With the recent fall of the Canadian dollar, imported produce in Canada is beginning to rise in price. Especially during the winter, this affects most of our available fruits and vegetables. Cauliflower especially has been making headlines for prices up to $8 (!) per head. While factors other than the dollar have contributed to these prices without affecting other vegetables, most analysts agree that produce prices are likely to rise over the next several years as the dollar stays low.
For people looking to minimize their grocery budget by growing their own produce, two different strategies are available. One is to grow high-value food for the maximum savings when compared to what you would typically buy at the store. The other strategy is to grow high-calorie foods in an attempt to survive as long as possible off of what you grow.
To grow high-value crops, you first must take into account what you usually buy and eat. Although organic chard might be pricey, the amount you save is only equal to what you would have spent, so consider the cost of the food you will be replacing. Some high-value vegetables are tricky to grow, but many are simply difficult to store or transport, problems which do not affect the home gardener. Some that are fairly easy to grow include lettuce, spinach, chard, rhubarb, peas, beans and herbs such as parsley, dill, basil, sage and chives. Other vegetables that offer a little more challenge are tomatoes, cucumbers and broccoli. Unfortunately, you will have the biggest harvest during the summer when prices are lowest, but it is still worthwhile, especially if you are able to preserve any extra.
Fruit trees also provide a good return. Although they can initially be expensive or take several years to fruit, the continued production over many years can repay your investment many times. Apples are usually inexpensive, but cherries, plums and strawberries will likely give you a good return. Raspberries are an especially good choice, as they are easy to grow but expensive to buy in stores.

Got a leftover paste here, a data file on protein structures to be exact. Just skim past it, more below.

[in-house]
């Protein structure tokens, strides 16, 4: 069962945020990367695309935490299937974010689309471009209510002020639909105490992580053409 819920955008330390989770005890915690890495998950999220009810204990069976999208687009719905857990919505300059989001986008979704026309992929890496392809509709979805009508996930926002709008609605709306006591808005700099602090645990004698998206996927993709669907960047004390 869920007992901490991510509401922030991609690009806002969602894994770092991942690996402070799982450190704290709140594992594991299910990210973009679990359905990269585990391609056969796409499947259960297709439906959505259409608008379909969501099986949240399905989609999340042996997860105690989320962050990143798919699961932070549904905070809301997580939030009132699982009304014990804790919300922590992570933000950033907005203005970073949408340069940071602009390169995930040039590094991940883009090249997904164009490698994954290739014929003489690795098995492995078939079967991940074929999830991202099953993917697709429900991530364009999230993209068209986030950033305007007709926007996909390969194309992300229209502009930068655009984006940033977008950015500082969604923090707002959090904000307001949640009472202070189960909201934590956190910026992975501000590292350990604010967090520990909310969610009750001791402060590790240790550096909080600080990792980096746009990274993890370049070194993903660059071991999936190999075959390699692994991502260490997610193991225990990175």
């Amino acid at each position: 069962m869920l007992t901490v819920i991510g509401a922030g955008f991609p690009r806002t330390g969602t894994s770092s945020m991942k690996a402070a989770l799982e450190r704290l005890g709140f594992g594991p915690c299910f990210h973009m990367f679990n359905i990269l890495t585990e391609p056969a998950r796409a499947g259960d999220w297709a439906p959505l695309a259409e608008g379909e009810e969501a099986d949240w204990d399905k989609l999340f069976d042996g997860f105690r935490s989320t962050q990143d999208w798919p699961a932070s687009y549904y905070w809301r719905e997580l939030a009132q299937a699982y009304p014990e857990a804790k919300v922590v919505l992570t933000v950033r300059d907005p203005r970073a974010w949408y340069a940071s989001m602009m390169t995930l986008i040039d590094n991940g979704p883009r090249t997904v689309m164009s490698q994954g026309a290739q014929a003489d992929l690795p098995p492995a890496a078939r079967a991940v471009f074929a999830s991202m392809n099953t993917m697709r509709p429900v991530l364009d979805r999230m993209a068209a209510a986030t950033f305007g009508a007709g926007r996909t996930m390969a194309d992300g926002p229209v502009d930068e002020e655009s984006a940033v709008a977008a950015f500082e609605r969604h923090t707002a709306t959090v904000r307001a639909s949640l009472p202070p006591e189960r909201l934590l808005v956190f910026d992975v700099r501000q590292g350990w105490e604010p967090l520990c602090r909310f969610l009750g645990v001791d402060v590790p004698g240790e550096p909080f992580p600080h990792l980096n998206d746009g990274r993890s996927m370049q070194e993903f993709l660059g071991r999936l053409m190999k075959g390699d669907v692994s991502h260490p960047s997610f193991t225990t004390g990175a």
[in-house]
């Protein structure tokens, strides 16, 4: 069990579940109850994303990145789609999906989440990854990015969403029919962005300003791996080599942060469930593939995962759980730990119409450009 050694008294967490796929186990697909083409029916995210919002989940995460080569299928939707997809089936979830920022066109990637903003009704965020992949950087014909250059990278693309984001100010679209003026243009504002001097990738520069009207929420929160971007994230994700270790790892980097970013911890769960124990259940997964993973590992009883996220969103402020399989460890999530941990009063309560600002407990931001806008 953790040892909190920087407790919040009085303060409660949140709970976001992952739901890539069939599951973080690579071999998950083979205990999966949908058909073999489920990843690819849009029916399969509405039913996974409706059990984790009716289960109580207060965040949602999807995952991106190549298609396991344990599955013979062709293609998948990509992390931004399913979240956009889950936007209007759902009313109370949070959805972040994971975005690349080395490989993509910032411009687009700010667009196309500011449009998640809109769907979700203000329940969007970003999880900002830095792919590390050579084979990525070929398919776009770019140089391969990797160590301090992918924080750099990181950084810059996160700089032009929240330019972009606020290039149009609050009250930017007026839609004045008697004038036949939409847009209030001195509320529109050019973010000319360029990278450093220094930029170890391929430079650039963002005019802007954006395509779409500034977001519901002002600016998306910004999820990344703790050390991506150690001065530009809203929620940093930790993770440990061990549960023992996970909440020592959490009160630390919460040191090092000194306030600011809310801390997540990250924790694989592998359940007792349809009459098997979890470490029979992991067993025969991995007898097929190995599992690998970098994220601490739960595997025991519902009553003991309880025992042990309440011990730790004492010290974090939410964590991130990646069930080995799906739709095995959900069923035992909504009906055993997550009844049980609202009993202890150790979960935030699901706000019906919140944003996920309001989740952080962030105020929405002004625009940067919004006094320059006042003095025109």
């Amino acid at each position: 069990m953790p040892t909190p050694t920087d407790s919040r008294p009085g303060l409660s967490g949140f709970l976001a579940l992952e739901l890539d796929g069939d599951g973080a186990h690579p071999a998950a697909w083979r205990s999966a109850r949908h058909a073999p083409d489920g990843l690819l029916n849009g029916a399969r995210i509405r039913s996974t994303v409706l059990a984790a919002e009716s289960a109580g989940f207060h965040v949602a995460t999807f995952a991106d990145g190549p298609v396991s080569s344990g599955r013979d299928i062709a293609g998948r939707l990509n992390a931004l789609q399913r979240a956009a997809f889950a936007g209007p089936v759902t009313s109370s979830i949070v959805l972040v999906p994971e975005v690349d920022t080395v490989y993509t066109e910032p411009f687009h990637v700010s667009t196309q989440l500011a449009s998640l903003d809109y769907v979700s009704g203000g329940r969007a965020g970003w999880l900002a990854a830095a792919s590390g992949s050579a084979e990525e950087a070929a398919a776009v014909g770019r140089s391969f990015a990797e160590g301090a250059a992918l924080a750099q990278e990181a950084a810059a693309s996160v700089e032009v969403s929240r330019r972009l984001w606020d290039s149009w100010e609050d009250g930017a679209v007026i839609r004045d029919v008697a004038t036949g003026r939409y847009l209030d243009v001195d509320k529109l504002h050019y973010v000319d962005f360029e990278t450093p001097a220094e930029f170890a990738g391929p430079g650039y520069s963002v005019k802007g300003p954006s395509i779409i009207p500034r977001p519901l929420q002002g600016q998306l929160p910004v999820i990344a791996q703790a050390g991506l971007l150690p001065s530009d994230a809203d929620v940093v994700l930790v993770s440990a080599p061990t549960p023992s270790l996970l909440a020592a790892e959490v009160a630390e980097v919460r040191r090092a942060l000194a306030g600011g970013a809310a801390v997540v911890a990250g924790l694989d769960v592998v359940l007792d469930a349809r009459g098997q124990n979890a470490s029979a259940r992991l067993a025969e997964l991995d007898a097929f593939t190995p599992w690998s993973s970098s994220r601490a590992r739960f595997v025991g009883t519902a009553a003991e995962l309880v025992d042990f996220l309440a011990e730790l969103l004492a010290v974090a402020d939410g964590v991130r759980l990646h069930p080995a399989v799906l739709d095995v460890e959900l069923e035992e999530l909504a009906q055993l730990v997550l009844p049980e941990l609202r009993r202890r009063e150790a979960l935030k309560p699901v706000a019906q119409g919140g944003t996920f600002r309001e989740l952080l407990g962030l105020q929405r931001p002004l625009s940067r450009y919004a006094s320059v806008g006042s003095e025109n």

Planting high-calorie crops might require some shifts to your diet, but many of these vegetables are easy to grow and require less care. These are the foods many of our ancestors lived off during long winters because of their good storage qualities, and they provide a lot of food for the effort and area required. A heavy crop of potatoes, for example, will feed you for far longer than your harvest of peas from the same space. Some examples of these vegetables are carrots, onions, potatoes, parsnips, beets, winter squash, cabbage, sunchokes and even sunflower seeds.
Although it's always a great time to start growing your own food, the best time to gain experience is when you don't have to depend on your garden to survive. So if you feel like higher produce prices will pinch your budget in the future, now is the time to start getting some experience and put your vegetable garden to work for you. Good luck!